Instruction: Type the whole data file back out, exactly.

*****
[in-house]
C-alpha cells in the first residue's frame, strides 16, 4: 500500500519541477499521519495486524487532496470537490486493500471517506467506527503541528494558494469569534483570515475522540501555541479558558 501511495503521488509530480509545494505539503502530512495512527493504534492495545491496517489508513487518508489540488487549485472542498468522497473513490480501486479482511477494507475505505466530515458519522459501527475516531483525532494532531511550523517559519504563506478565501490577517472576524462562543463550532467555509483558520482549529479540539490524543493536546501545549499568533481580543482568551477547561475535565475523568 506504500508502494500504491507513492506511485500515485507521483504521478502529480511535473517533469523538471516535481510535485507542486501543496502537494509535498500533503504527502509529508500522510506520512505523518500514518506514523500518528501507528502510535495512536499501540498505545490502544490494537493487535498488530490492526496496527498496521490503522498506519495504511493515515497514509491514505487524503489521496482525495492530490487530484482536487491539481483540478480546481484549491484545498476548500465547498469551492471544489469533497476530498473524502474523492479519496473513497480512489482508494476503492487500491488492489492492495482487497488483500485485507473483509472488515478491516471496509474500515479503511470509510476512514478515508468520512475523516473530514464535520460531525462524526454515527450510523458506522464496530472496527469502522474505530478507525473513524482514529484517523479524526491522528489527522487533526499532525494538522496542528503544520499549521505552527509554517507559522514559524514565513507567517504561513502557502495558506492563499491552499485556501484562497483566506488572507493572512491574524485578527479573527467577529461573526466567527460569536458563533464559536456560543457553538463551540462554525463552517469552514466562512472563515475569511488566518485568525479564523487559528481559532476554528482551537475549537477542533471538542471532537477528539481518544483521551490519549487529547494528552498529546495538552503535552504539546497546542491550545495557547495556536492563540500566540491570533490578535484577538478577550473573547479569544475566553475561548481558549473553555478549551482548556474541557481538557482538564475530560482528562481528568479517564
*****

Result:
[in-house]
C-alpha cells in the first residue's frame, strides 16, 4: 500500500519541477499521519495486524487532496470537490486493500471517506467506527503541528494558494469569534483570515475522540501555541479558558 501511495503521488509530480509545494505539503502530512495512527493504534492495545491496517489508513487518508489540488487549485472542498468522497473513490480501486479482511477494507475505505466530515458519522459501527475516531483525532494532531511550523517559519504563506478565501490577517472576524462562543463550532467555509483558520482549529479540539490524543493536546501545549499568533481580543482568551477547561475535565475523568 506504500508502494500504491507513492506511485500515485507521483504521478502529480511535473517533469523538471516535481510535485507542486501543496502537494509535498500533503504527502509529508500522510506520512505523518500514518506514523500518528501507528502510535495512536499501540498505545490502544490494537493487535498488530490492526496496527498496521490503522498506519495504511493515515497514509491514505487524503489521496482525495492530490487530484482536487491539481483540478480546481484549491484545498476548500465547498469551492471544489469533497476530498473524502474523492479519496473513497480512489482508494476503492487500491488492489492492495482487497488483500485485507473483509472488515478491516471496509474500515479503511470509510476512514478515508468520512475523516473530514464535520460531525462524526454515527450510523458506522464496530472496527469502522474505530478507525473513524482514529484517523479524526491522528489527522487533526499532525494538522496542528503544520499549521505552527509554517507559522514559524514565513507567517504561513502557502495558506492563499491552499485556501484562497483566506488572507493572512491574524485578527479573527467577529461573526466567527460569536458563533464559536456560543457553538463551540462554525463552517469552514466562512472563515475569511488566518485568525479564523487559528481559532476554528482551537475549537477542533471538542471532537477528539481518544483521551490519549487529547494528552498529546495538552503535552504539546497546542491550545495557547495556536492563540500566540491570533490578535484577538478577550473573547479569544475566553475561548481558549473553555478549551482548556474541557481538557482538564475530560482528562481528568479517564